The setting sun creates a sun star behind the Wetherlam mountain range. Purple-pink heather is in the foreground.

A quick trip to Holme Fell after work


During the longer days, we’ll try to get out after work and bag a few extra Wainwrights. Today was one of them, and we decided to walk up Holme Fell.

Located just above Coniston Water, Holme Fell is a relatively small hill that is easy to climb. Its surroundings though are very peaceful and relaxing. There are views of the Old Man Coniston and Weatherlam fells to the West, and on a clear day, impressive views from fells such as Pike of Stickle, Lingmoor fell, Helvellyn, Fairfield, Loughrigg, Red Screes and more spanning from North to East.

In fact, at the time of writing, these are the fells that you can see in our banner image on the home page. I’ll include this image later on in this blog for prosperity.

It wasn’t my first time here, as I had recently visited this place on a photography 1-2-1 with Henry Turner. Though on that trip, we didn’t climb to the top of the fell. I’ll also include some of the photos in this blog that I took back then. (This was the same trip where I took photos of the waterfall at Tarn Hows, mentioned in our previous walk at Black Fell).

Parking at an old quarry

Our walk started at Hodge Close Quarry, an old slate mine from the 19th Century. At the time of visiting, we didn’t know a lot about this quarry. There were many signs warning people not to camp at this car park. Probably because there’s actually a small cluster of houses nearby and I can imagine campers caused some issues here in the past. We cautiously peered down from the top and continued our walk.

However, we later found out that this quarry was one of the filming sites for The Witcher, a popular Netflix fantasy TV series. It’s also a popular site for abseilers and cave diving, as the pool of water goes down to around 30m. It’s somewhere we definitely want to go back and explore again in the future.

A short walk to Holme Fell tarn (reservoir)

After leaving the quarry, it’s just a short walk up a gradual hill to a couple of tarns at Holme fell. They don’t seem to have any particular name, but it’s a beautiful spot nonetheless. 

Walking to Holme fell, we walked right next to the larger tarn, which I believe used to be a reservoir.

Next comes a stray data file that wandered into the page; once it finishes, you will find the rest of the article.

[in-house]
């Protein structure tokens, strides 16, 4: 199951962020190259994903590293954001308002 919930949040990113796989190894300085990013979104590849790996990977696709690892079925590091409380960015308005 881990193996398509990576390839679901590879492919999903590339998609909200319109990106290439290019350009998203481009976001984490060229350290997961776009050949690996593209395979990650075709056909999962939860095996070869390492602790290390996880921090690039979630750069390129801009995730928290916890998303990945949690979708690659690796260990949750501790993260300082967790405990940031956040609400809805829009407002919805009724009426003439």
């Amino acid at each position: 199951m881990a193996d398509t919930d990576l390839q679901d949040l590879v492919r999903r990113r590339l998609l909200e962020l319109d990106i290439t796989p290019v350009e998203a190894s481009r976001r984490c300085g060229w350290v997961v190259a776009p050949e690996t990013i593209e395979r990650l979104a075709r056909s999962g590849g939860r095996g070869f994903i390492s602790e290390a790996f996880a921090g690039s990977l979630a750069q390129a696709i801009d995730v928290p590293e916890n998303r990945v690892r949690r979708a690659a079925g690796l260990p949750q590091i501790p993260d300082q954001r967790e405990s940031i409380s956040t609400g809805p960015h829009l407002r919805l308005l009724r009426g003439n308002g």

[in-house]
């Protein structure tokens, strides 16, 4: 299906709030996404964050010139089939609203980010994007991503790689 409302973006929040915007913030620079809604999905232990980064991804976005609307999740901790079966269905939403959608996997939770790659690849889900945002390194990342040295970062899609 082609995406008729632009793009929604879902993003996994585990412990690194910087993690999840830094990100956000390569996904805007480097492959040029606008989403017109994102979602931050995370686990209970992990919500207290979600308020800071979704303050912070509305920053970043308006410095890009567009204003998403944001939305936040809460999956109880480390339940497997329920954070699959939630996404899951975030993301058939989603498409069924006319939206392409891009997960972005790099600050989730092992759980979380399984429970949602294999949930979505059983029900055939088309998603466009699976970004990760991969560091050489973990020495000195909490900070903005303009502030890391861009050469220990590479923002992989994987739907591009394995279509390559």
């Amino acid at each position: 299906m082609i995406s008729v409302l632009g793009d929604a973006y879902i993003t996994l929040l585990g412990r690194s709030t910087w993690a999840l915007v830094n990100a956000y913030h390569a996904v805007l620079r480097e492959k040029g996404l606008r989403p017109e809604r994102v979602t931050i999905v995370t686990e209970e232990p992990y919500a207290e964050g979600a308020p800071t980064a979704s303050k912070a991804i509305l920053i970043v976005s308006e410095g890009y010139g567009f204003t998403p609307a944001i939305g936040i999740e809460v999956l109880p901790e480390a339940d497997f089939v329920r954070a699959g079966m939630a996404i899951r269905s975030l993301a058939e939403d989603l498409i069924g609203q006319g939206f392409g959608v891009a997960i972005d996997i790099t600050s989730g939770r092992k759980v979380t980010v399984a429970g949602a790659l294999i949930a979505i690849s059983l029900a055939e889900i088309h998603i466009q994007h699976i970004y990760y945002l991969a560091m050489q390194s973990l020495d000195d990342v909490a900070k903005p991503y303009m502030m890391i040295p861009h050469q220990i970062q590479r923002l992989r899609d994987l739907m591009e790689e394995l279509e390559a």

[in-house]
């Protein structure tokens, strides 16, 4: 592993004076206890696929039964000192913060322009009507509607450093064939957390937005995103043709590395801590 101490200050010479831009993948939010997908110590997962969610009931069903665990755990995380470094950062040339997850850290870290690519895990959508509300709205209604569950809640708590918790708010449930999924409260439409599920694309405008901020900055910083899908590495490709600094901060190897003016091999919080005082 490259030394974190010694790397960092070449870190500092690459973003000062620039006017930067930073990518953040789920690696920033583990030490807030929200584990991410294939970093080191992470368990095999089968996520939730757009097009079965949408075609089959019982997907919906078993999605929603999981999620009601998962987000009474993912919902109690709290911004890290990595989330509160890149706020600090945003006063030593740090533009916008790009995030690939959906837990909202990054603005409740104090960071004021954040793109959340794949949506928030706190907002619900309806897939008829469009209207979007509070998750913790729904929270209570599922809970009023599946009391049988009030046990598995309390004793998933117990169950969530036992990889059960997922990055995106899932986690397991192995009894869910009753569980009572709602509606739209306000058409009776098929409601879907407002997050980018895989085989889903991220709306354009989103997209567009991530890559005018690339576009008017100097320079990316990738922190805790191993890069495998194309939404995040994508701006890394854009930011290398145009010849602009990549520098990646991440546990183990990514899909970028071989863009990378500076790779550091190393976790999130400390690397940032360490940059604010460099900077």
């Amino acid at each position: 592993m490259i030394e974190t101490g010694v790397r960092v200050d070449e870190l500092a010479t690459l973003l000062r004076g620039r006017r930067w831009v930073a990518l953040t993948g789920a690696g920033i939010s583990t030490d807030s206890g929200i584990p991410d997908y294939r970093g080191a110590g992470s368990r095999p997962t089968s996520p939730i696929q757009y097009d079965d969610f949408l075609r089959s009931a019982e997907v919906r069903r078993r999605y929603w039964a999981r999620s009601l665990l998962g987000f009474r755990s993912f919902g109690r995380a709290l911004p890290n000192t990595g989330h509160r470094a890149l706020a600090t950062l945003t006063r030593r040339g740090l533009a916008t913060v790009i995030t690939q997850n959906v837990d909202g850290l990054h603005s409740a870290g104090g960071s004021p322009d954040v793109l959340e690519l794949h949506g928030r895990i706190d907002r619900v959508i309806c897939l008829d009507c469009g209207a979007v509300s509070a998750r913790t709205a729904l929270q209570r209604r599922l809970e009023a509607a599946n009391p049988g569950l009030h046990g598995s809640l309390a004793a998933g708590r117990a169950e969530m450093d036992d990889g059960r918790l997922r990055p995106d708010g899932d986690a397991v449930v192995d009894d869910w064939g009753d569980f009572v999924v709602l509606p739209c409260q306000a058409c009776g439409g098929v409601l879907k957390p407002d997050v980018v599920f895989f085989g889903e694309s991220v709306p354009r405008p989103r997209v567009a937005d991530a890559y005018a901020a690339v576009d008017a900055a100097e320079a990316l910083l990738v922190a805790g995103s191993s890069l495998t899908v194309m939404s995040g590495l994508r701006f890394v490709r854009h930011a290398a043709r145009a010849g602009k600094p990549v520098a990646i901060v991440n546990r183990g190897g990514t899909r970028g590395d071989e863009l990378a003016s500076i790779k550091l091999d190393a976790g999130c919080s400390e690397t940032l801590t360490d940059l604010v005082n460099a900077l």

The water is usually very flat here, making for some lovely reflections of the trees that surround it.

In my previous trip here with Henry Turner, the views out to the surrounding fells weren’t quite as good. But with some composition help from Henry, we used this to our advantage to capture the mood brought in by the low cloud and fog.

Climb to the top of Holme Fell

Once we passed the tarns, it was an easy climb up to the summit of Holme Fell.

Once at the top, we saw a couple settling in for the night in their tent – which left us wondering what the restrictions were for the signs at the car park.

Looking back down at the tarn, later on, we also noticed a few more campers turn up and set up base near the water’s edge.

We reached the Tarn, which, according to our Koomot map, didn’t make sense as Komoot was saying the peak was further South. We explored the area to be sure, but return to the stone cairn to get our photos.

Sunset photography and drawing at Holme Fell

Afterwards, as it was drawing into golden hour, April and I found a quiet spot a little away from the couple at the top.

We sat down to have our packed dinner (some lovely sandwiches and homemade banana bread!). With the sun setting, I wandered about with my camera to snap the fells in the distance, bathed in the light of the setting sun.

Meanwhile, April sat and drew in her sketchbook.

What we hadn’t planned for, however, was at this time of year the sun sets right behind Weatherlam – the 763m tall mountain in the west. Cutting our golden hour short, we began the descent back to the car park.

A blue-hour descent

Although the warm glow from the sun was now gone, what was left was a beautiful purple-blue hue in the sky. The remoteness of this fell meant that there wasn’t a sound coming from anywhere but the birds. Pure bliss.

We also spotted what we think was a large buzzard flying into the forest in our descent, but sadly it was too well hidden for us to find it and take any photos. 

As we followed the track down past the houses here, we eventually reached the car park. 

We had brought a couple of thermos mugs with coffee in them. So, with the remainder of the light, we sat on some large stones in the car park (kinda shaped like benches) and drank our drinks. I could have easily fallen asleep here it was so peaceful.